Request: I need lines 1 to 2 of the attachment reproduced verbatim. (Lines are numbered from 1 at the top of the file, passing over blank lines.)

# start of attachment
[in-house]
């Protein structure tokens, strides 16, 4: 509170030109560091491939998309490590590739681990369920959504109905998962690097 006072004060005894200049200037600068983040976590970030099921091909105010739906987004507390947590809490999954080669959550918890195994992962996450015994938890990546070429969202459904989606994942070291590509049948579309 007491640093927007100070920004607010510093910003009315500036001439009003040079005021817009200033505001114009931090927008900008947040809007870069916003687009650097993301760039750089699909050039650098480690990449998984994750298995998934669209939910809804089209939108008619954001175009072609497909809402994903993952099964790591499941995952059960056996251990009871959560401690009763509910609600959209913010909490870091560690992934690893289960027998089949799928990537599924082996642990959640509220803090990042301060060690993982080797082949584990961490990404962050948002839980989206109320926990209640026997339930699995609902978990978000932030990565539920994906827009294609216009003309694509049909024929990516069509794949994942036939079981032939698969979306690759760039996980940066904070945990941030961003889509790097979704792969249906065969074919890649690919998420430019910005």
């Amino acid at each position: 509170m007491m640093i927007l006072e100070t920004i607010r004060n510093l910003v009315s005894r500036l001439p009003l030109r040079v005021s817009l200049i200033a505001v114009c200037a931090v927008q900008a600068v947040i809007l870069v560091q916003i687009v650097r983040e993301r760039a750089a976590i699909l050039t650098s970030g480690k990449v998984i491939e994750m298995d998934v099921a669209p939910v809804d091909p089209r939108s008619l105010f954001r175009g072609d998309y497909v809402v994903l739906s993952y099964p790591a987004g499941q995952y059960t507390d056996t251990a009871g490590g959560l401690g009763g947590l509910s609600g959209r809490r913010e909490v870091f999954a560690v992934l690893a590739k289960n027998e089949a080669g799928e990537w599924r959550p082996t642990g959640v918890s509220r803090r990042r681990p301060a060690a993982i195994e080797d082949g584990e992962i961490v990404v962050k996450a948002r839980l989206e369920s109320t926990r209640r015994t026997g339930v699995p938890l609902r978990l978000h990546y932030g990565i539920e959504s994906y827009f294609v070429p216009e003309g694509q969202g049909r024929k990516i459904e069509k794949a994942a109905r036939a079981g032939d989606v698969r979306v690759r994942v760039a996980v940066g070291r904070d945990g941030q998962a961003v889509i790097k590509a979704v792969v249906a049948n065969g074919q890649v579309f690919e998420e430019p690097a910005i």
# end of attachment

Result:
[in-house]
């Protein structure tokens, strides 16, 4: 509170030109560091491939998309490590590739681990369920959504109905998962690097 006072004060005894200049200037600068983040976590970030099921091909105010739906987004507390947590809490999954080669959550918890195994992962996450015994938890990546070429969202459904989606994942070291590509049948579309 007491640093927007100070920004607010510093910003009315500036001439009003040079005021817009200033505001114009931090927008900008947040809007870069916003687009650097993301760039750089699909050039650098480690990449998984994750298995998934669209939910809804089209939108008619954001175009072609497909809402994903993952099964790591499941995952059960056996251990009871959560401690009763509910609600959209913010909490870091560690992934690893289960027998089949799928990537599924082996642990959640509220803090990042301060060690993982080797082949584990961490990404962050948002839980989206109320926990209640026997339930699995609902978990978000932030990565539920994906827009294609216009003309694509049909024929990516069509794949994942036939079981032939698969979306690759760039996980940066904070945990941030961003889509790097979704792969249906065969074919890649690919998420430019910005």